I can't show you the picture, because I'm in a console application. I've also got some other code down here you can investigate if you want. This is going and getting all of the resources in an array, and then I'm foreaching over that. Let me press F5 to show you the names of the strings of my embedded resources. Now to simplify your life, you can use Visual Studio to embed your resources instead. It will automatically generate a helper class to give you access to those items. Let me show you how that's done. I'm going to scroll down here to this VsResources project, right-click, and choose Set as StartUp Project.

Then I'm going to go into this Properties section. I'll double-click on Properties. I'll scroll down to the Resources section. You can see there is a hyperlink in here that says, "This project does not contain a default resources file. Click here to create one." I'll click as suggested. Now you'll see two things happened. I have a new editor show up, plus there is a new Resources.resx file created for me. I'm going to come over here and try to type in the name of our new resource.

This will be a string resource. Our slogan is "One for all." I can also add other types of resources like images and other items. I'm going to choose to add an existing item. So I'll go here and say Add Existing File. Next, I'm going to go to my Desktop, my Exercise Files folder, scroll down to the Assets section.

I'm going to load this BlueArrow.png file. Now, you can see the BlueArrow is added. This is the identifier I'm going to use to retrieve it in my code, BlueArrow. You will also notice that it added a Resources folder. It made a copy of that file over here. Also, if you scroll down and look inside this Resources.Designer.cs, you'll see that it wrote some assessor codes, so it makes it easy to find this resource. Let me show you that. I'll double-click here, and we're going to scroll down, and find this section.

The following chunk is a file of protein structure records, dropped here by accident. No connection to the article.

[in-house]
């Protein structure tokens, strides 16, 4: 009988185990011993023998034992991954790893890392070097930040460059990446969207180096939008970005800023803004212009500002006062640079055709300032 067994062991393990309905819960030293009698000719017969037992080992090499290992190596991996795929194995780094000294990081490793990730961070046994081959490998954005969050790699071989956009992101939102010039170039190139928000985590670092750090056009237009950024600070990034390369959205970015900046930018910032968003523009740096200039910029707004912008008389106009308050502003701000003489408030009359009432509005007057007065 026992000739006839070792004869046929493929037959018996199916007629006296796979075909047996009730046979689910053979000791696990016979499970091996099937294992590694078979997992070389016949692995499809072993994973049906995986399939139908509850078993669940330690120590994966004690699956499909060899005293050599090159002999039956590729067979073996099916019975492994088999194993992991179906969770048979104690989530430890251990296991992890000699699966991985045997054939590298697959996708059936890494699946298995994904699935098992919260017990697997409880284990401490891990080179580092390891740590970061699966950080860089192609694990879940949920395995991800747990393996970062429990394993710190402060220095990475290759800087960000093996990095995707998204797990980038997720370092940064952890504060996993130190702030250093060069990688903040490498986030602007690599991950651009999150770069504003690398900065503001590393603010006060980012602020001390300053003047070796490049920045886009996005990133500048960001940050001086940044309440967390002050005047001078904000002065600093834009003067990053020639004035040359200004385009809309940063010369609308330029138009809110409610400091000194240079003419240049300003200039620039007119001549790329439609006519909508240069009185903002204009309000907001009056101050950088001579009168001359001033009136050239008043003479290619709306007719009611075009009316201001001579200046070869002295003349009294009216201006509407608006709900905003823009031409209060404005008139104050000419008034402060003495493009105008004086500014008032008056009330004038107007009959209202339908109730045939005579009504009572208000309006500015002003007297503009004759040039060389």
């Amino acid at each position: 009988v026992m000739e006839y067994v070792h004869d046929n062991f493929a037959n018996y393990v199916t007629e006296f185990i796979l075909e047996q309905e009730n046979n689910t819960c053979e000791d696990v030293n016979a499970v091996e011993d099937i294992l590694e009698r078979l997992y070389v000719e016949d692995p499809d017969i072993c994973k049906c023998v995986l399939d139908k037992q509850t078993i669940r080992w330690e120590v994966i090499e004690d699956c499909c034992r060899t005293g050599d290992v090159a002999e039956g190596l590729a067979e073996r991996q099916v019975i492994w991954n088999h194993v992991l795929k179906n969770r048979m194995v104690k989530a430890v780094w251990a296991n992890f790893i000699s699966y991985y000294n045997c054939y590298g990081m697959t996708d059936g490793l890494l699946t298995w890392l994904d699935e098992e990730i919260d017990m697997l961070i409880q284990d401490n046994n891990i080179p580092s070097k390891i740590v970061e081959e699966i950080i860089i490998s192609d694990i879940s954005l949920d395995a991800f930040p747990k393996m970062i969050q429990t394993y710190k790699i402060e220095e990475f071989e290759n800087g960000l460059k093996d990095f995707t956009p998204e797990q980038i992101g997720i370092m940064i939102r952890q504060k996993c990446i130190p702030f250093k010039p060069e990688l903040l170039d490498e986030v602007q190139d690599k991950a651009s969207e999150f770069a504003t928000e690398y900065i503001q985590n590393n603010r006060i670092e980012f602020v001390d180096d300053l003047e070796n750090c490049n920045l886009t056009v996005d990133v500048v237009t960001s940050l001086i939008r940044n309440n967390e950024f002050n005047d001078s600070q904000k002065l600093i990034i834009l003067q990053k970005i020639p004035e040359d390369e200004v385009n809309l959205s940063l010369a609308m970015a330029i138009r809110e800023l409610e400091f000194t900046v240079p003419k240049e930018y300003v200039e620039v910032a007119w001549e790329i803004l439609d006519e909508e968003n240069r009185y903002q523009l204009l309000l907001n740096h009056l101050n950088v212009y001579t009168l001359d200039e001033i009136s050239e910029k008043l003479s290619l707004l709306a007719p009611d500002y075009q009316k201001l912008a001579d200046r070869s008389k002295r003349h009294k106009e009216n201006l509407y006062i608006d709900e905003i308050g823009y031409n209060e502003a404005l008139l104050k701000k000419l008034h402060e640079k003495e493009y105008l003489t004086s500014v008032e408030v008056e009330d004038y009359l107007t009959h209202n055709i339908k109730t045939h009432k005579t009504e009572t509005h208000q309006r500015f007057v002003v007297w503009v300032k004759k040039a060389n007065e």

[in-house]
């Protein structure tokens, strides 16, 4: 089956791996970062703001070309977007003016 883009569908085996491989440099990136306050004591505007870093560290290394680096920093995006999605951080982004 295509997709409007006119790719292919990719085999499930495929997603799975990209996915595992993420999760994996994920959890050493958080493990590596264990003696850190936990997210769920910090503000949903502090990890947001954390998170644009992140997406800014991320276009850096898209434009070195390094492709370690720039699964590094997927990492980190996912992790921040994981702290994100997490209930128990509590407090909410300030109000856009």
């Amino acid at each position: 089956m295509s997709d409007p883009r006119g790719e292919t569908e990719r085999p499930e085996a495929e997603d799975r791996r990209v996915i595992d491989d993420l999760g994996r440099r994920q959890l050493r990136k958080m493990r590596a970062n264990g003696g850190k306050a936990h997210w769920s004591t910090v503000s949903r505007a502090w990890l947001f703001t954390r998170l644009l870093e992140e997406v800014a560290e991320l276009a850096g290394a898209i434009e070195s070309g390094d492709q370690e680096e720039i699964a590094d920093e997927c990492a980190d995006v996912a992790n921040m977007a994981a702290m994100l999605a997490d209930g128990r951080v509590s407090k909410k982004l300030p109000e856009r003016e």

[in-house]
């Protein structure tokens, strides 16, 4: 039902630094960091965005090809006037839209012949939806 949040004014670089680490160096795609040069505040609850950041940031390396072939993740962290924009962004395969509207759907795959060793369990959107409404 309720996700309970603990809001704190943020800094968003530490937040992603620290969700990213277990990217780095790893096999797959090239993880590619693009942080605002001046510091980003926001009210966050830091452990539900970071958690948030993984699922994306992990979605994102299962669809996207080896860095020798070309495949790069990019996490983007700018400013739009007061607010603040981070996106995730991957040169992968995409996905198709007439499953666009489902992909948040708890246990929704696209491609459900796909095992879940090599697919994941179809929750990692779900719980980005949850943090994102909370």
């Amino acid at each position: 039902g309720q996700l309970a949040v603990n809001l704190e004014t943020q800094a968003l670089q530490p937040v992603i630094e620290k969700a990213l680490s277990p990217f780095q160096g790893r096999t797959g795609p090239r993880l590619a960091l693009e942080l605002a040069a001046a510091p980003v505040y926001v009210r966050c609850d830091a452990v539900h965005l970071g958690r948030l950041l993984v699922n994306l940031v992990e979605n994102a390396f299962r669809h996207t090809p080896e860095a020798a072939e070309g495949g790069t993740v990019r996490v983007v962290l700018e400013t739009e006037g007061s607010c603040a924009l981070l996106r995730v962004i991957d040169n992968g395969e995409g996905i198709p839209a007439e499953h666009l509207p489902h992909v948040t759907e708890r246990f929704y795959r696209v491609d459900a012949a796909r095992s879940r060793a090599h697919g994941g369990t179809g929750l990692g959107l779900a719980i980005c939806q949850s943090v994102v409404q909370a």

Here is the way to retrieve my BlueArrow. It's going to return me a bitmap. This is going to return me a string. Here is how you use it in your code. We go to Program.cs. I'm going to uncomment this code by doing a Ctrl+K, Ctrl+U. There is a very simple way to access those items now. I can do VsResources, which is the name of my namespace, .Properties.Resources.

Notice what happen when I hit the period. I now have access to those resources. There is BlueArrow, and there is slogan. I'm going to choose BlueArrow. And I'll take this and copy it--or cut it I should say--and paste in here. This one is retrieving my slogan and storing it as a string. Now if you want, you can use the harder way of doing that by going to the ResourcesManager, getting a copy of that, and then using the string identifier to find the item.

But I think this is the preferred syntax. So let me comment these lines of code out Ctrl+K, Ctrl+C. Let's see if the code works. I'm going to go up here to copy this and paste it into my main method. Then I'll put a breakpoint on line 24 and press F5. Press F11 to step a few lines into my code. Yes, there is my slogan, and there is my image.

It's relatively easy to add these kinds of resources to Visual Studio using these tools. There is another type of resources that's very interesting. That's called the localized resource, and that's the topic for the next movie in this chapter.

Find answers to the most frequently asked questions about Visual Studio 2010 Essential Training .

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Q: Which edition of Visual Studio 2010 do I need to follow along in this course?
A: The course is taught with Visual Studio 2010 Professional, but can also be used with the Premium or Ultimate editions. The Express editions of Visual Studio, including Visual Basic 2010 Express, Visual C# 2010 Express, and Visual C++ Express, are not covered in this course.
Q: I'm attempting to download the exercise files for this course, and my virus protection is blocking me from unzipping the downloaded file. Are the files corrupted?
A: The alert is a false-positive message. Your antivirus software is detecting the active code included in the exercise files, which in some ways resembles viral code. There is nothing to be alarmed about and you can ignore the warning. This is common among coding courses and environments.